Self-forgiveness starts with an apology

Self-forgiveness starts with an apology

Saying I’d changed wasn’t enough – I needed to prove it to myself.

A year ago I did something that I really shouldn’t have done.

Despite a tight feeling in my chest that I should have realized was my body signalingyou shouldn’t do this“, I did it anyhow.

That tight feeling in my chest is now a familiar friend, who is with me for many hours a day.

There are other friends that started to appear and now stay with me and visit daily – panic attacks, anxiety, despair, insomnia, headaches, muscle pain, anger, sadness, tears, fatigue, fear…

One action left unaddressed causes the heart and mind to go on a journey. Starting by navigating through denial and rationalizations, these eventually give way to full on guilt. Guilt in turn grows and expands into shame.

Once shame has taken hold, then a single mistake has parasitically multiplied into a grey cloud that darkens your entire life. Slowly but surely, sadness, remorse, and regret stepped up and took over the functioning of my brain as I slipped into a world of severe depression and anxiety.

Guilt over a mistake, left unhealed, turns a cut into an infected and festering wound. Healing this wound and resolving shame involves a lot of work. “If only…” type thoughts tempt to distract the mind, but healing requires acceptance that the wound is there now and there is no going back to the past to avoid it getting this bad.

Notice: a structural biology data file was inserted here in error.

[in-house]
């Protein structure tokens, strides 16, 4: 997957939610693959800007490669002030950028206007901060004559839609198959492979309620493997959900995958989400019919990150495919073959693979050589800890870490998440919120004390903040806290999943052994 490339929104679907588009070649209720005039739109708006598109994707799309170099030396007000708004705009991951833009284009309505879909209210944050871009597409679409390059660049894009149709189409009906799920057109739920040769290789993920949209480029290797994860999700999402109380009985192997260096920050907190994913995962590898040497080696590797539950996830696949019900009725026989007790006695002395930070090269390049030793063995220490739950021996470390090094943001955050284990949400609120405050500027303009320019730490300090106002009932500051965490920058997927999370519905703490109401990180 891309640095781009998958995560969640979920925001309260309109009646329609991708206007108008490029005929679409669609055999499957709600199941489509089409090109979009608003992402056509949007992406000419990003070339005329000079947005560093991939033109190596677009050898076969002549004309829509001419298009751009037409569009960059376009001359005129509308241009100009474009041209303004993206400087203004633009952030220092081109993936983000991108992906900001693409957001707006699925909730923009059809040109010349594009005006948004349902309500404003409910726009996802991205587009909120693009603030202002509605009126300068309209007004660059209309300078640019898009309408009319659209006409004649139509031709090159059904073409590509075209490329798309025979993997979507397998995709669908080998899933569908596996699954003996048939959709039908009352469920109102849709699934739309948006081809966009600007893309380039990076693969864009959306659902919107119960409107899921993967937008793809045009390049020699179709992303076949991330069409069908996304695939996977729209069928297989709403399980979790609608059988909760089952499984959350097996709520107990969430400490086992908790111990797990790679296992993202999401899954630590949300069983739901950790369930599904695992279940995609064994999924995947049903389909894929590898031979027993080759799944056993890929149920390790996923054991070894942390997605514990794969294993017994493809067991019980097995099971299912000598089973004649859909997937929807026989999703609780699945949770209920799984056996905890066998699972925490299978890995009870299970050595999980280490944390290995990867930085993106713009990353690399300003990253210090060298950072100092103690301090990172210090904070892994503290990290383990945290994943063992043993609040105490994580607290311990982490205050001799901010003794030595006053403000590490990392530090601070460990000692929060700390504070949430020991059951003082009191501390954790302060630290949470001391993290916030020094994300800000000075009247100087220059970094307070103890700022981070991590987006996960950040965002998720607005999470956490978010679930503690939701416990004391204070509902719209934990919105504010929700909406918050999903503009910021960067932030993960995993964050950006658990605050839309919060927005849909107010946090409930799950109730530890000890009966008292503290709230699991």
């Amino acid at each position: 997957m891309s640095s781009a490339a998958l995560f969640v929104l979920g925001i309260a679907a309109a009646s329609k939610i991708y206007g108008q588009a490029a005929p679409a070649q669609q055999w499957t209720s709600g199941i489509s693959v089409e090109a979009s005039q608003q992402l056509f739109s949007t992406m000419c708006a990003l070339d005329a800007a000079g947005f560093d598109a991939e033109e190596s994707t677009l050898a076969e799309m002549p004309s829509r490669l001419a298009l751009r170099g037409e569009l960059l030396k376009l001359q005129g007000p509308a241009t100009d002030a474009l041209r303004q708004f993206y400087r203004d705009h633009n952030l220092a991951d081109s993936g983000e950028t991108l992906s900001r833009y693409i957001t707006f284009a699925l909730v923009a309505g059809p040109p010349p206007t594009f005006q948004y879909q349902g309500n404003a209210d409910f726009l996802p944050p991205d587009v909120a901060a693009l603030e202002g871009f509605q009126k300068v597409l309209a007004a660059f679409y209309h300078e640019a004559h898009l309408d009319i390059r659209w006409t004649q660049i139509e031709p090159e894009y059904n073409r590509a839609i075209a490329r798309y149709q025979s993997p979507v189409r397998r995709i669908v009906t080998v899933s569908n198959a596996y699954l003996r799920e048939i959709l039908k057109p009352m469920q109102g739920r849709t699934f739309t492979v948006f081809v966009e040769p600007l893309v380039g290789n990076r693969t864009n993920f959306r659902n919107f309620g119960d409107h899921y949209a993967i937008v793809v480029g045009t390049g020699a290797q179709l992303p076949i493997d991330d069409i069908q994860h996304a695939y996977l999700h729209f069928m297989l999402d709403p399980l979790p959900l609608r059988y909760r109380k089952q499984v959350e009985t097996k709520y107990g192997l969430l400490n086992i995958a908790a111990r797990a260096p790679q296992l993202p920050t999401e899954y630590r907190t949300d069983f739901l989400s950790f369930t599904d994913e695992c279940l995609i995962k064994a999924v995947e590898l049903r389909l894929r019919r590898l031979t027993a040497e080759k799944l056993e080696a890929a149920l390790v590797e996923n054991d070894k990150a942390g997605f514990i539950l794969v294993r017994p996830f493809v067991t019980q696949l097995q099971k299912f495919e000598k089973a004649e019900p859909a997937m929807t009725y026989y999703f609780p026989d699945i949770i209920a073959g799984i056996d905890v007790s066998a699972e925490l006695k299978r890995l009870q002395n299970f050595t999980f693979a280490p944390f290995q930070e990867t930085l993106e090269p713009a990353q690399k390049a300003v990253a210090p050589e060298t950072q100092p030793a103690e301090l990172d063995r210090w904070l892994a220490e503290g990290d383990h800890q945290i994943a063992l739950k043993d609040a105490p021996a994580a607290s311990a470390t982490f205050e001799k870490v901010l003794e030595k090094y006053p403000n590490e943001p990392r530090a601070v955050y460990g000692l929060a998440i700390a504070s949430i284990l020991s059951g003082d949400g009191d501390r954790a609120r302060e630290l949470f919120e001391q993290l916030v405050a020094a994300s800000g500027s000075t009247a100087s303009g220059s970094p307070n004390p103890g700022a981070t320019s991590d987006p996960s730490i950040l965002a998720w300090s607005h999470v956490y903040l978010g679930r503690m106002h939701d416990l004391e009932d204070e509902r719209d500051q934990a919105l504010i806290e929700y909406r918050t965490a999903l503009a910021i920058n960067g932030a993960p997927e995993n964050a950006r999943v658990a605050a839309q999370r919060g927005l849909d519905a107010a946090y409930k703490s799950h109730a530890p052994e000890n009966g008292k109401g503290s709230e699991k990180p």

The longer that the shameful situation goes on (perpetuated by denial, secrecy and lying) the more work there will be to do. It is imperative to continue struggling despite your mental state. Indeed, the less action that is taken due to avoidance by “what if” thoughts, self-pity, and self-destructive behaviors like drinking, the longer recovery will take. Or, really, even begin in the first place.

Anyhow, Next are some ideas for what to do if you have allowed shame to set up shop.

Steps involve in overcoming shame (one perspective, outlined in an article on psychology today here):

  1. Ending the situation and creating as much distance from it as possible.
  2. Doing anything and everything possible to make reparations (apology and/or “fix” the mess).
  3. Changing oneself to become a better person.

Without realizing the motivations were based on shame, I became obsessed with these three things over the last year. Having these urges while also experiencing high levels of stress from other areas in my life and terrible grief from a serious of personal losses made the task at hand more confusing and difficult.

In the end, I did all of these things. Taking responsibility and removing myself from the shameful situation despite incredible pain and loss, doing anything I could in desperation to make reparations for the damage I’d caused, and finally by becoming determined to change. Changing to become a better person required me to act on my personal changes and have them become habit before I could believe it myself and have confidence I’d actually changed – saying I’d changed wasn’t enough – I needed to prove it to myself.